Friday, October 23, 2009

700 Club Baffles Scientific Research with a Miracle of one ALS Patient

2004 Flint Journal
Saturday, March 27, 2004
By Helen S. Bas

Power Of Positive Thinking And Prayer Helps Woman With ALS

When Wendy Moore thinks about the past three years, she remembers pain, fear and the specter of dying young.

Today, the 30-year-old working mother of two young boys is grateful, happy and certain that prayer and positive thinking spared her from a deadly disease that medical science can't yet stave off.
In 1998, Moore and her husband, Steve, had just had their first child, Jacob. Moore was working at the Genesee County 911 Communications Center and was a paramedic. She began to notice weakness in her legs. Soon she experienced difficulty lifting patients, climbing stairs and getting up from the floor.
More than a year of testing revealed nothing specific, and Moore had just given birth to Zachary when her doctors sent her to the University of Michigan Medical Center in Ann Arbor. There, after several visits to specialists and numerous medical tests, Moore was told she had Amyotrophic Lateral Sclerosis (ALS), also known as Lou Gehrig's disease.
Moore was told there is no cure or treatment, and that her life expectancy was two to five years. The young mother and her family were devastated. Moore's mother, Jan Charchan of Genesee Township, was stunned.
"We ached with pain for the burden she had to carry," she said. "Our despair was unbelievable."
Moore hardly could believe the diagnosis. "I literally could not function," she said. "I cried day and night."
Moore's father, Dave Charchan, said the diagnosis was so horrific that the family couldn't believe it.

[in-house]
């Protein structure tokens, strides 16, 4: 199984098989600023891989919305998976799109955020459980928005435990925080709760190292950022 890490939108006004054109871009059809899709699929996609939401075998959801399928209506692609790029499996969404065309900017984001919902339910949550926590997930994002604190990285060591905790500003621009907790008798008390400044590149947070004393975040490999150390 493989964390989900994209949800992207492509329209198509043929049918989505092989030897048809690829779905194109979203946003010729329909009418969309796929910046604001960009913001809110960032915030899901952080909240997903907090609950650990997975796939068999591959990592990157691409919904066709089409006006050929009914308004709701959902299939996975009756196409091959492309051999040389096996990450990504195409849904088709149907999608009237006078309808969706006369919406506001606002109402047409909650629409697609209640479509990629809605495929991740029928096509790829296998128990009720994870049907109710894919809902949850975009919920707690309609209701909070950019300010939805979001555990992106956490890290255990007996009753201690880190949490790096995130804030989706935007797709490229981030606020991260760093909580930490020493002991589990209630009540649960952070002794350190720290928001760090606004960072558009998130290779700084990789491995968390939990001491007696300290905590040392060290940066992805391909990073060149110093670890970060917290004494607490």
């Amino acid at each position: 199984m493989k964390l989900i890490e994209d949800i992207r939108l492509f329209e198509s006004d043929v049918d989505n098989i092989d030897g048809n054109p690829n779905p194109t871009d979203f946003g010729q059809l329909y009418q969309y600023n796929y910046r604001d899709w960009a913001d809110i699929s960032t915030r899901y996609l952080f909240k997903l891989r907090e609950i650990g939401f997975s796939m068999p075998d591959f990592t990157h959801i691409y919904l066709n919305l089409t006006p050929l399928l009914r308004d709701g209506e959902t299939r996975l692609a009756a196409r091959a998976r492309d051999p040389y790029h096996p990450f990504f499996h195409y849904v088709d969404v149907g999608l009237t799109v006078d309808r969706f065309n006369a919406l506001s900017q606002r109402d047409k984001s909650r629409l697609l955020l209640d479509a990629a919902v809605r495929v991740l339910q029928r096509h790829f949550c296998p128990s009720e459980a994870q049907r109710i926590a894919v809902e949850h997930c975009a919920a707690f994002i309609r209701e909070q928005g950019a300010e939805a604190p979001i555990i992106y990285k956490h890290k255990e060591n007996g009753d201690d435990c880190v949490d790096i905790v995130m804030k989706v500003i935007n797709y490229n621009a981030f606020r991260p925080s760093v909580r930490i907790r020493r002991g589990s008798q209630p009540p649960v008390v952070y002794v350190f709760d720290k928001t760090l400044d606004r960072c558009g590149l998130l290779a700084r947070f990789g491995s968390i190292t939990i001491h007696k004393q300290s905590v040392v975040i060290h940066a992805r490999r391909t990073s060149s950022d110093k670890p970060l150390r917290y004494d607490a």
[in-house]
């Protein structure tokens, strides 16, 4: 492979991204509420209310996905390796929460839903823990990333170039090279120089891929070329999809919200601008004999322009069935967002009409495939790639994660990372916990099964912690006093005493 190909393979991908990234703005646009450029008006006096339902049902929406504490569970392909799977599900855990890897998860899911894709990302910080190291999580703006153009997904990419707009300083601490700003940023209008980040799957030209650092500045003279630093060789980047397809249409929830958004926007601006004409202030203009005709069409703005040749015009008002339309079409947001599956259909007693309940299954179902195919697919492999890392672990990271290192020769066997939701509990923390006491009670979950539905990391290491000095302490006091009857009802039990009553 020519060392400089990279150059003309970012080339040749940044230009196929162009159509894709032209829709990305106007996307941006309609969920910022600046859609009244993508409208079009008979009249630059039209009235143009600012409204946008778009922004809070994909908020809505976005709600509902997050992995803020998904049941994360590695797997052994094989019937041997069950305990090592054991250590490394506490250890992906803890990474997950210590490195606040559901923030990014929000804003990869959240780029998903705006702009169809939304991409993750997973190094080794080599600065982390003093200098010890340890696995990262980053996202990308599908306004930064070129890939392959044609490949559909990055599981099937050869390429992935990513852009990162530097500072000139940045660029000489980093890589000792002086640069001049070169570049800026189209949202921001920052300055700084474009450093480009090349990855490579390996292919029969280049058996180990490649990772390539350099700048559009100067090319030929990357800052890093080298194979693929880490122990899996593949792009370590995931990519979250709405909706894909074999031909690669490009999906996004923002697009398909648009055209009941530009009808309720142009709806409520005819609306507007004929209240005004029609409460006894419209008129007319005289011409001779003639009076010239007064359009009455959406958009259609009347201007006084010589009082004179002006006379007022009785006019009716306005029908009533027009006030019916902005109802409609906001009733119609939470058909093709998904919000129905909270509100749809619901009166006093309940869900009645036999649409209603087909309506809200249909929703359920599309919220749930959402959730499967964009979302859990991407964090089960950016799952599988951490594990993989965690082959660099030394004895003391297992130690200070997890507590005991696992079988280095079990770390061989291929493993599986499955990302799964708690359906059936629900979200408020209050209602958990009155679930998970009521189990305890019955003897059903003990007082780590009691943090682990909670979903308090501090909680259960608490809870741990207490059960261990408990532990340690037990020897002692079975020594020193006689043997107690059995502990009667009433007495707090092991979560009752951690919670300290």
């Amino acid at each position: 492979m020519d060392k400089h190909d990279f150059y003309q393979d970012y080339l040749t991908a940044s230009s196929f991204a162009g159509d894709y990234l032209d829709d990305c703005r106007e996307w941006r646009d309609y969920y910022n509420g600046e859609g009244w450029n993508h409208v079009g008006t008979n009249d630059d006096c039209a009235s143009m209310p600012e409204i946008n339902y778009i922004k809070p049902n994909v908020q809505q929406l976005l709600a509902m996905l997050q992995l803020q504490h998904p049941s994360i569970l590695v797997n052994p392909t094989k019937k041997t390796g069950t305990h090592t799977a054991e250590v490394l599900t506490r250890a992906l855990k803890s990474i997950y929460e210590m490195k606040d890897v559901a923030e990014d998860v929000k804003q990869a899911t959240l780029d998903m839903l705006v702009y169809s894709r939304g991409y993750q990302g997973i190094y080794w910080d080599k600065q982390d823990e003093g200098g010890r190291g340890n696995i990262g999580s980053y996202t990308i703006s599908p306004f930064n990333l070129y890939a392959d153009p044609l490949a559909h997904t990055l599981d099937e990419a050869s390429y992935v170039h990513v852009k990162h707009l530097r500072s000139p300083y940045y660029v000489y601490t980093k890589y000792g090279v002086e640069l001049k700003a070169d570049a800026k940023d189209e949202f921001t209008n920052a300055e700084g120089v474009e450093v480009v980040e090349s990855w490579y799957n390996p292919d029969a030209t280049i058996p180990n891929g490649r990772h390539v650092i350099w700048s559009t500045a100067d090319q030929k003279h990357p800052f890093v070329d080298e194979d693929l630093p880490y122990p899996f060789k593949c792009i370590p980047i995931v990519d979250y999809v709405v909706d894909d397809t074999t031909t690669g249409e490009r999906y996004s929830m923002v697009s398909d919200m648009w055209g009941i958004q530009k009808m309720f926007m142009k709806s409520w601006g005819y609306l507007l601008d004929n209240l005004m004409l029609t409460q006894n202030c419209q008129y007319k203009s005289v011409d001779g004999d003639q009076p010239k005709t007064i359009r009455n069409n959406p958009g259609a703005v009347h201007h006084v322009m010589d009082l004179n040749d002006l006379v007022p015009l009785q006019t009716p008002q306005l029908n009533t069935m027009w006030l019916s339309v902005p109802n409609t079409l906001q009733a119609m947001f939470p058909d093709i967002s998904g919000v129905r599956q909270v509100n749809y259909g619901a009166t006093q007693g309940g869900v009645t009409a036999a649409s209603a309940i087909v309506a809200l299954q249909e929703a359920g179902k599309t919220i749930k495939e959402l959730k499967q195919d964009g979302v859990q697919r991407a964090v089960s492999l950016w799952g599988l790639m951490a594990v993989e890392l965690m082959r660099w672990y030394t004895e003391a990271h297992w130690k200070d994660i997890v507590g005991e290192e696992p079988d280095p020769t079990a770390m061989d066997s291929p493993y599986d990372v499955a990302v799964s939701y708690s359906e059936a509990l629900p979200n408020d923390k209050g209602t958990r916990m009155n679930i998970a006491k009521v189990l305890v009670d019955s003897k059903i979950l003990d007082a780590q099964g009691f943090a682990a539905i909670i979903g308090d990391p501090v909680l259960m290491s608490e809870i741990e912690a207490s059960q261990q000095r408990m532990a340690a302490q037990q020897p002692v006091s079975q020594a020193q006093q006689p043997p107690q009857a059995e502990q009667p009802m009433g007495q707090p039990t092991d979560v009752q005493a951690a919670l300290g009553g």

After the initial shock, Moore had to decide how to handle the news. She was told she could apply for disability benefits, and went through the application process. Ultimately, she rejected the idea of disability and decided she was going to use the power of prayer to beat the disease.
Moore's family always had been spiritual and believed in prayer and positive thinking. They asked their church members to pray for Moore and began praying together every day.
"We had faith and believed that God would take care of this," Moore said. "we do know there are miracles and so believed there was hope for me."
Still, she didn't abandon traditional medical treatment or the advice of her doctors. She tried an ALS drug, but stopped it because of severe side effects and because it didn't appear to be helping. She took vitamins and some supplements, too.
She continued regular visits to her doctors at U-M and continued to work full time. The family continued praying. Moore didn't let her disease stop her from enjoying life, although she was scared to death before each medical visit.
Soon, the news from the doctors began to be less bad, then downright good.
"At first, they would tell me there was no change, which was good by itself," Moore said. "Then they said I was doing so well I could come back in six months instead of three."